Cabins in Valley Forge National Historical Park, Pennsylvania
© Mark C. Morris/Shutterstoc
Winter at Valley Forge
Valley Forge, Pennsylvania, is the site of the winter encampment of the Continental Army under General George Washington. On December 19, 1777, about 12,000 soldiers and 400 women and children started to build 1,500 log huts where they would live for the next six months. At the time, the British were occupying the patriot capital of Philadelphia, just a day's march away. Already two and a half years into the war, troops knew the harsh winter would stop the fighting, allowing them to organize and avoid mobilizing for several months. Life, however, was still challenging as they lacked funds for fresh food and clothing. There were no battles at Valley Forge, but nearly 2,000 people died from disease during the encampment.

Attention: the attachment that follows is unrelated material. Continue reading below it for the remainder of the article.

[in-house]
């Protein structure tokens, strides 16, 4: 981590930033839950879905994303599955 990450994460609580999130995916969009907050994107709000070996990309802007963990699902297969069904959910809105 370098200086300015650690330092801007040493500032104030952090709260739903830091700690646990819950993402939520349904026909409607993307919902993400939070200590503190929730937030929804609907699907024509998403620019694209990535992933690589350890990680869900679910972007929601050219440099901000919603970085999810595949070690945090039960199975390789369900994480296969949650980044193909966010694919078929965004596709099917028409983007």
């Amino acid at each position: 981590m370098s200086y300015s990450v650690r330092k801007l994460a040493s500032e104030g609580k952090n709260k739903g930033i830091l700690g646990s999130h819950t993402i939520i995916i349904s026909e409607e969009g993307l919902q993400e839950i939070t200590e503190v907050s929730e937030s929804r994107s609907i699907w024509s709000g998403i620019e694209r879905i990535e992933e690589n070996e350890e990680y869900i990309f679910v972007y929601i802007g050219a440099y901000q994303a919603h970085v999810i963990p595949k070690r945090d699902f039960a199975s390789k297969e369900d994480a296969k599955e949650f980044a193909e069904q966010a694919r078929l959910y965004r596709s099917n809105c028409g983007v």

Washington's leadership was being questioned by some members of the Continental Congress after losing two key battles, and the encampment gave him a chance to regroup. Some have called Valley Forge the birthplace of the American Army, as concepts like basic training started there. In June, the army left Valley Forge, and while the war wasn't won until 1783, many consider the encampment to be a turning point on the way to victory.